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IDG Contributor Network: Scale out and conquer: Architectural decisions behind distributed in-memory systems

Large-scale digital transformation and omnichannel customer engagement applications require an unprecedented level of performance, including the ability to ingest and analyze data from multiple sources in real time. Developing the infrastructure to support this capability starts with a distributed in-memory computing (IMC) solution. However, when designing an IMC architecture, it’s important to consider all the application requirements and create a unified architecture that will ensure a simple and cost-effective environment for developing, deploying and managing the application.

Many open source projects, or the companies that build commercial solutions on those open source projects, ensure simple integration between their software and other open source-based software solutions. By doing so, they enable cost-effective complementary solutions that enterprises can quickly deploy to accelerate the time to value for in-memory computing. For example, many enterprises are taking advantage of open APIs in the following solutions to create an integrated, nearly seamless distributed IMC architecture.

Apache Ignite

Apache Ignite, an open source in-memory computing platform, is the foundation for the architecture. Apache Ignite features an in-memory data grid (IMDG) deployed on a distributed server cluster that can be deployed on-premises, in private or public clouds, or in a hybrid environment. The IMDG can be easily inserted between the data and application layers of existing applications without ripping and replacing the existing database. All available memory of the IMC cluster is available for processing and the cluster can be scaled out simply by adding nodes.

Apache Ignite also features a persistent-store capability that lets an organization balance infrastructure costs and application performance by enabling active data sets that are larger than the available memory. This allows the full operational data set to be kept on disk while keeping only a user-defined subset of data in memory. This architecture, often referred to as a “memory-centric architecture,” can be built using a distributed ACID and ANSI-99 SQL-compliant disk store deployed on spinning disks, solid state drives (SSDs), Flash, 3D XPoint or other storage-class memory technologies. This architecture also enables immediate data processing following a reboot without waiting for all the data to reload into memory. Thanks to the persistent store feature, Apache Ignite can also function as a distributed SQL in-memory database (IMDB).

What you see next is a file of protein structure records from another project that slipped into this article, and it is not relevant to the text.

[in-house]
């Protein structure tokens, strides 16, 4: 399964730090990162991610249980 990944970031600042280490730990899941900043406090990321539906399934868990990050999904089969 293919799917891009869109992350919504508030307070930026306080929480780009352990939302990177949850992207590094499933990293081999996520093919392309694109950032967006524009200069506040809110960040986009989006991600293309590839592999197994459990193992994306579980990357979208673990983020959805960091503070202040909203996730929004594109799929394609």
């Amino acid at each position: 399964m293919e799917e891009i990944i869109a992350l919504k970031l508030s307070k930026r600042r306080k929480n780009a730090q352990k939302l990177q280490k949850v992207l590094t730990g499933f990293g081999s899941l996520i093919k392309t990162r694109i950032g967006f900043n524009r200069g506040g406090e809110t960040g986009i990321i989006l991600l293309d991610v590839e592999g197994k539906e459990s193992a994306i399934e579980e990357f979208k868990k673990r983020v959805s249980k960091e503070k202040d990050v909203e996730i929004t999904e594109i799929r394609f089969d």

Finally, Apache Ignite features integrated, distributed machine learning and deep learning libraries that have been optimized for massively parallel processing. This enables each machine learning or deep learning algorithm to run locally against the data residing in-memory on each node of the IMC cluster, which allows for the continuous updating of machine learning or deep learning models without impacting system performance, even at petabyte scale.